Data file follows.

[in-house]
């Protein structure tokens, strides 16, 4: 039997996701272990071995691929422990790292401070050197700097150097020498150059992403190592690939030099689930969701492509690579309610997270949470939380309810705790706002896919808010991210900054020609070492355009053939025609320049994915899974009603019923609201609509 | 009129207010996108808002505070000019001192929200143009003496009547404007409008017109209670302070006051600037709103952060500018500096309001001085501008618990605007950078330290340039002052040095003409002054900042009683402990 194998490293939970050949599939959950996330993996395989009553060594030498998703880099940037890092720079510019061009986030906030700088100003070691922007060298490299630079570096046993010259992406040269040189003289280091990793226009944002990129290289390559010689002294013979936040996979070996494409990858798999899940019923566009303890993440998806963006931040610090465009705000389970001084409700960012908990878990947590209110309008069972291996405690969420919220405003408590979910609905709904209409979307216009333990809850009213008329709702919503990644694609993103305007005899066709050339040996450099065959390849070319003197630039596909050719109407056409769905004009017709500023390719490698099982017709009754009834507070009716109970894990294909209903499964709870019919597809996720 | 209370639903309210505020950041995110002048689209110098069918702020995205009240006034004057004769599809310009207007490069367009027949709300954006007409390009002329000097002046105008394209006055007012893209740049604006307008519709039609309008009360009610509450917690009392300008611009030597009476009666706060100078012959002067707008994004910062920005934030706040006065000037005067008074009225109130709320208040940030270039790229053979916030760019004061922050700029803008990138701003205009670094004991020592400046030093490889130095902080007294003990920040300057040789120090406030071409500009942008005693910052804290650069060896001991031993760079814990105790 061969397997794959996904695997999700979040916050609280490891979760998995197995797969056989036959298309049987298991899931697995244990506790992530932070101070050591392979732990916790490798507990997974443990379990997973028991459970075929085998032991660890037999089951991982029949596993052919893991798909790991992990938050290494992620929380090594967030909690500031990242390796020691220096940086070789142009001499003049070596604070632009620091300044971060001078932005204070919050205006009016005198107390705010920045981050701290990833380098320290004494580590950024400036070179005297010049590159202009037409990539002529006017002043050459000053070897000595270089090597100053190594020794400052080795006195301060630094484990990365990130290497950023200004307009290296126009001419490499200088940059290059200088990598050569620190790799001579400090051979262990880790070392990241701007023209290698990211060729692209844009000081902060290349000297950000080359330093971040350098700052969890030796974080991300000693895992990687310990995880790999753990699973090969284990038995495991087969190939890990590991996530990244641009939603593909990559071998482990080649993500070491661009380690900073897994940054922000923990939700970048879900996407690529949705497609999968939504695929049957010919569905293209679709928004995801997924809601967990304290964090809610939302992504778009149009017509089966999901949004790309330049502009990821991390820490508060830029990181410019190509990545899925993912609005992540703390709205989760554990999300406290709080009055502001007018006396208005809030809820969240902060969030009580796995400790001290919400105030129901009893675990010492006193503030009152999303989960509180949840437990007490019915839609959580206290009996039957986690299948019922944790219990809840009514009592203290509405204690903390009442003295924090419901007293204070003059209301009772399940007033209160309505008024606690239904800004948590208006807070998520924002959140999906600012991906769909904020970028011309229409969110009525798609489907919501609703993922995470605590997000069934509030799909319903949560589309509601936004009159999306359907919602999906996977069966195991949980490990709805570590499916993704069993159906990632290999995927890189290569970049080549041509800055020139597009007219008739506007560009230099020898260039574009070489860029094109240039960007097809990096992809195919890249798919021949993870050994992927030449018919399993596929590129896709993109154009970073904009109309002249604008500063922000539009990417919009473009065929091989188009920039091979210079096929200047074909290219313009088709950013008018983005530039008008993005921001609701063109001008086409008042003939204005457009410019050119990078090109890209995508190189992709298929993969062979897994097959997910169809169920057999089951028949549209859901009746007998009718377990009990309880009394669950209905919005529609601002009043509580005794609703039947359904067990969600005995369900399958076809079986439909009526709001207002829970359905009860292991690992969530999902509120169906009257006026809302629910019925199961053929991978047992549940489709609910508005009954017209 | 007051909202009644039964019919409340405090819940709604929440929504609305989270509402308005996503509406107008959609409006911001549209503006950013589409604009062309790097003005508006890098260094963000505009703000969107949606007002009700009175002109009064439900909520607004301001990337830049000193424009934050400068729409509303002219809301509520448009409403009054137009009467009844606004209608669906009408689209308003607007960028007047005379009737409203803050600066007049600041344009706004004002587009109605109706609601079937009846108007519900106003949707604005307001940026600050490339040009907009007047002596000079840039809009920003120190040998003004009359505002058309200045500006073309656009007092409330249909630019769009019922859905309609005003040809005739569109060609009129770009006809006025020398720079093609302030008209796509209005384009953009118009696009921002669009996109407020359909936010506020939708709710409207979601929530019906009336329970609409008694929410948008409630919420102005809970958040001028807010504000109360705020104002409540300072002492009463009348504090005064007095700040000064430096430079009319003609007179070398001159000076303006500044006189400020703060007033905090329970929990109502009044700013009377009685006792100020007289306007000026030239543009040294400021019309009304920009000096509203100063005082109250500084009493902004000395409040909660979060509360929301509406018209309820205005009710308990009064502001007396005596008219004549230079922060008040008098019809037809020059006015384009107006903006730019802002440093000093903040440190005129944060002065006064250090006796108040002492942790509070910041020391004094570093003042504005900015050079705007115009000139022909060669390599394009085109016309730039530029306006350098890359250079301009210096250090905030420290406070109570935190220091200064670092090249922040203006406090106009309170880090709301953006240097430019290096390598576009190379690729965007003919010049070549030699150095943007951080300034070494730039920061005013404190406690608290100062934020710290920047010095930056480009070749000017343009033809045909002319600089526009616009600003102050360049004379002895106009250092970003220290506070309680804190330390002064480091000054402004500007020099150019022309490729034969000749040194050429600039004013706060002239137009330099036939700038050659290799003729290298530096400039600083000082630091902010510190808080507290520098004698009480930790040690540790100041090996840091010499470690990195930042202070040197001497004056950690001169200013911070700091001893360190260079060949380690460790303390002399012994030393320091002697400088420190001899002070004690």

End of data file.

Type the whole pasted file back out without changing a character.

[in-house]
């Protein structure tokens, strides 16, 4: 039997996701272990071995691929422990790292401070050197700097150097020498150059992403190592690939030099689930969701492509690579309610997270949470939380309810705790706002896919808010991210900054020609070492355009053939025609320049994915899974009603019923609201609509 | 009129207010996108808002505070000019001192929200143009003496009547404007409008017109209670302070006051600037709103952060500018500096309001001085501008618990605007950078330290340039002052040095003409002054900042009683402990 194998490293939970050949599939959950996330993996395989009553060594030498998703880099940037890092720079510019061009986030906030700088100003070691922007060298490299630079570096046993010259992406040269040189003289280091990793226009944002990129290289390559010689002294013979936040996979070996494409990858798999899940019923566009303890993440998806963006931040610090465009705000389970001084409700960012908990878990947590209110309008069972291996405690969420919220405003408590979910609905709904209409979307216009333990809850009213008329709702919503990644694609993103305007005899066709050339040996450099065959390849070319003197630039596909050719109407056409769905004009017709500023390719490698099982017709009754009834507070009716109970894990294909209903499964709870019919597809996720 | 209370639903309210505020950041995110002048689209110098069918702020995205009240006034004057004769599809310009207007490069367009027949709300954006007409390009002329000097002046105008394209006055007012893209740049604006307008519709039609309008009360009610509450917690009392300008611009030597009476009666706060100078012959002067707008994004910062920005934030706040006065000037005067008074009225109130709320208040940030270039790229053979916030760019004061922050700029803008990138701003205009670094004991020592400046030093490889130095902080007294003990920040300057040789120090406030071409500009942008005693910052804290650069060896001991031993760079814990105790 061969397997794959996904695997999700979040916050609280490891979760998995197995797969056989036959298309049987298991899931697995244990506790992530932070101070050591392979732990916790490798507990997974443990379990997973028991459970075929085998032991660890037999089951991982029949596993052919893991798909790991992990938050290494992620929380090594967030909690500031990242390796020691220096940086070789142009001499003049070596604070632009620091300044971060001078932005204070919050205006009016005198107390705010920045981050701290990833380098320290004494580590950024400036070179005297010049590159202009037409990539002529006017002043050459000053070897000595270089090597100053190594020794400052080795006195301060630094484990990365990130290497950023200004307009290296126009001419490499200088940059290059200088990598050569620190790799001579400090051979262990880790070392990241701007023209290698990211060729692209844009000081902060290349000297950000080359330093971040350098700052969890030796974080991300000693895992990687310990995880790999753990699973090969284990038995495991087969190939890990590991996530990244641009939603593909990559071998482990080649993500070491661009380690900073897994940054922000923990939700970048879900996407690529949705497609999968939504695929049957010919569905293209679709928004995801997924809601967990304290964090809610939302992504778009149009017509089966999901949004790309330049502009990821991390820490508060830029990181410019190509990545899925993912609005992540703390709205989760554990999300406290709080009055502001007018006396208005809030809820969240902060969030009580796995400790001290919400105030129901009893675990010492006193503030009152999303989960509180949840437990007490019915839609959580206290009996039957986690299948019922944790219990809840009514009592203290509405204690903390009442003295924090419901007293204070003059209301009772399940007033209160309505008024606690239904800004948590208006807070998520924002959140999906600012991906769909904020970028011309229409969110009525798609489907919501609703993922995470605590997000069934509030799909319903949560589309509601936004009159999306359907919602999906996977069966195991949980490990709805570590499916993704069993159906990632290999995927890189290569970049080549041509800055020139597009007219008739506007560009230099020898260039574009070489860029094109240039960007097809990096992809195919890249798919021949993870050994992927030449018919399993596929590129896709993109154009970073904009109309002249604008500063922000539009990417919009473009065929091989188009920039091979210079096929200047074909290219313009088709950013008018983005530039008008993005921001609701063109001008086409008042003939204005457009410019050119990078090109890209995508190189992709298929993969062979897994097959997910169809169920057999089951028949549209859901009746007998009718377990009990309880009394669950209905919005529609601002009043509580005794609703039947359904067990969600005995369900399958076809079986439909009526709001207002829970359905009860292991690992969530999902509120169906009257006026809302629910019925199961053929991978047992549940489709609910508005009954017209 | 007051909202009644039964019919409340405090819940709604929440929504609305989270509402308005996503509406107008959609409006911001549209503006950013589409604009062309790097003005508006890098260094963000505009703000969107949606007002009700009175002109009064439900909520607004301001990337830049000193424009934050400068729409509303002219809301509520448009409403009054137009009467009844606004209608669906009408689209308003607007960028007047005379009737409203803050600066007049600041344009706004004002587009109605109706609601079937009846108007519900106003949707604005307001940026600050490339040009907009007047002596000079840039809009920003120190040998003004009359505002058309200045500006073309656009007092409330249909630019769009019922859905309609005003040809005739569109060609009129770009006809006025020398720079093609302030008209796509209005384009953009118009696009921002669009996109407020359909936010506020939708709710409207979601929530019906009336329970609409008694929410948008409630919420102005809970958040001028807010504000109360705020104002409540300072002492009463009348504090005064007095700040000064430096430079009319003609007179070398001159000076303006500044006189400020703060007033905090329970929990109502009044700013009377009685006792100020007289306007000026030239543009040294400021019309009304920009000096509203100063005082109250500084009493902004000395409040909660979060509360929301509406018209309820205005009710308990009064502001007396005596008219004549230079922060008040008098019809037809020059006015384009107006903006730019802002440093000093903040440190005129944060002065006064250090006796108040002492942790509070910041020391004094570093003042504005900015050079705007115009000139022909060669390599394009085109016309730039530029306006350098890359250079301009210096250090905030420290406070109570935190220091200064670092090249922040203006406090106009309170880090709301953006240097430019290096390598576009190379690729965007003919010049070549030699150095943007951080300034070494730039920061005013404190406690608290100062934020710290920047010095930056480009070749000017343009033809045909002319600089526009616009600003102050360049004379002895106009250092970003220290506070309680804190330390002064480091000054402004500007020099150019022309490729034969000749040194050429600039004013706060002239137009330099036939700038050659290799003729290298530096400039600083000082630091902010510190808080507290520098004698009480930790040690540790100041090996840091010499470690990195930042202070040197001497004056950690001169200013911070700091001893360190260079060949380690460790303390002399012994030393320091002697400088420190001899002070004690």